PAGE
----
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Increasing opportunities to respond to print during storybook reading: Effects of evocative print-referencing techniques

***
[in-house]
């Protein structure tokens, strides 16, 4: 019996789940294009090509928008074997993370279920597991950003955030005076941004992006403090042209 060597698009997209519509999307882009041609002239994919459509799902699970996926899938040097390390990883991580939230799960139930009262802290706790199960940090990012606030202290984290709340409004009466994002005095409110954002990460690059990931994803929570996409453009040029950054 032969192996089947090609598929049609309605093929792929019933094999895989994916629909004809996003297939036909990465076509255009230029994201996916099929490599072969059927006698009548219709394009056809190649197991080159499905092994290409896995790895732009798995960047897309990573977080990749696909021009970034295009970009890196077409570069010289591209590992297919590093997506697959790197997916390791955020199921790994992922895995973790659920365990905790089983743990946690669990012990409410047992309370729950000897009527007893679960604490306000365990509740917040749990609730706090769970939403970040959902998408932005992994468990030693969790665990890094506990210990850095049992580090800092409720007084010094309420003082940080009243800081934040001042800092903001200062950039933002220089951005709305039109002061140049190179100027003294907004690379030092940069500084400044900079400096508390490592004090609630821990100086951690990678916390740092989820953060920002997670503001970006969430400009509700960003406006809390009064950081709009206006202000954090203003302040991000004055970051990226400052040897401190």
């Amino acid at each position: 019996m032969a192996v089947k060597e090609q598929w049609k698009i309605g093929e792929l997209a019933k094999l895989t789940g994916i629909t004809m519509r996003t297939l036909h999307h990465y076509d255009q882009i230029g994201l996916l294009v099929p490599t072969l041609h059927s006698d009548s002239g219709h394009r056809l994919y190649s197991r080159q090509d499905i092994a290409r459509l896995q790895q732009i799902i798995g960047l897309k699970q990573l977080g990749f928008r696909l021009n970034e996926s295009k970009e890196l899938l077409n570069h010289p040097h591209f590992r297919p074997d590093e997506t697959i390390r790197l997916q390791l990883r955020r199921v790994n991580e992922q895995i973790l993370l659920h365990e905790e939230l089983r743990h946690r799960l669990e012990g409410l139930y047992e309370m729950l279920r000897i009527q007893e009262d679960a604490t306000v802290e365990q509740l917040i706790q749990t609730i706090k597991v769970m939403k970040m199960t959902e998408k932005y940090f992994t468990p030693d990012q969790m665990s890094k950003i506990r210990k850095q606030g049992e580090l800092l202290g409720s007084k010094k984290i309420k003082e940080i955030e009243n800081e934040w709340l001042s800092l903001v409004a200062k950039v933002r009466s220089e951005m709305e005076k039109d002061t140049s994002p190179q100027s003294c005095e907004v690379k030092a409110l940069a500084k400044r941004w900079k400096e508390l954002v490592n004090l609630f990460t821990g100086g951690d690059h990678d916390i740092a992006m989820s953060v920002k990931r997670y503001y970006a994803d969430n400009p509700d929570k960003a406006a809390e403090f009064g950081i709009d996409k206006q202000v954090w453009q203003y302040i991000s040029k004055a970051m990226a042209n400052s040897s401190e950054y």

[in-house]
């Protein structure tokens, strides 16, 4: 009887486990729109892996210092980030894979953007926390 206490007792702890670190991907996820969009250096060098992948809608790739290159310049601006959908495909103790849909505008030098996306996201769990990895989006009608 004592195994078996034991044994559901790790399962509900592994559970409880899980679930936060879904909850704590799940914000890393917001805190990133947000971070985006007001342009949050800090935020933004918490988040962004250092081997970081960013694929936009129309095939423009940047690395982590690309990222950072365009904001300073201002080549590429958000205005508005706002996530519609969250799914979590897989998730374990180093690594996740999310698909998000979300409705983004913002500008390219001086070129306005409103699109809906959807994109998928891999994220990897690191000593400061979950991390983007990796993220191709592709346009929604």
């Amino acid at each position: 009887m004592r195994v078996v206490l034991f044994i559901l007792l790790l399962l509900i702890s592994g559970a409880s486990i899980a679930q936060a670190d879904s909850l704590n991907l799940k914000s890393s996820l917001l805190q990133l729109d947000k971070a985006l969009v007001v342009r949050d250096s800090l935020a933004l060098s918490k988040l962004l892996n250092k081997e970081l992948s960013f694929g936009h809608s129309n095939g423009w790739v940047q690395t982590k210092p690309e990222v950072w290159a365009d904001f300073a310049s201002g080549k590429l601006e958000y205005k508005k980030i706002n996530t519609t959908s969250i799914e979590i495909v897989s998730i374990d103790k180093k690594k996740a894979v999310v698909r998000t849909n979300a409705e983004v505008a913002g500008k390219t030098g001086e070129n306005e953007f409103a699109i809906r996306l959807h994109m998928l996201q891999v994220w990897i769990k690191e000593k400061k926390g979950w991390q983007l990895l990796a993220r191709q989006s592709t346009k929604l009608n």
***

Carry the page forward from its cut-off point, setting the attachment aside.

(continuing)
This study employed a multiple baseline design to determine whether brief training and observational learning enabled teachers to increase their use of evocative references to print during whole-class story-book reading. Evocative print references require children to respond to teachers' questions or directives about print and, as such, were conceptualized as opportunities to respond (OTRs). Framed within this conceptualization, the study examined whether teachers' use of print-focused OTRs increased children's engagement during book reading and accelerated acquisition of print awareness skills. Book reading was observed twice weekly during baseline and intervention phases and coded for teachers' use of print-referenced OTRs and children's level of engagement. Print-knowledge skill probes were administered weekly to 33 children from low-income backgrounds. Results showed gains from baseline to intervention in teachers' use of evocative print references, children's engagement, and performance on skill probes. Findings are discussed in terms of using book reading to promote development of print awareness in children who are behind their peers in early literacy skills. (author abstract)
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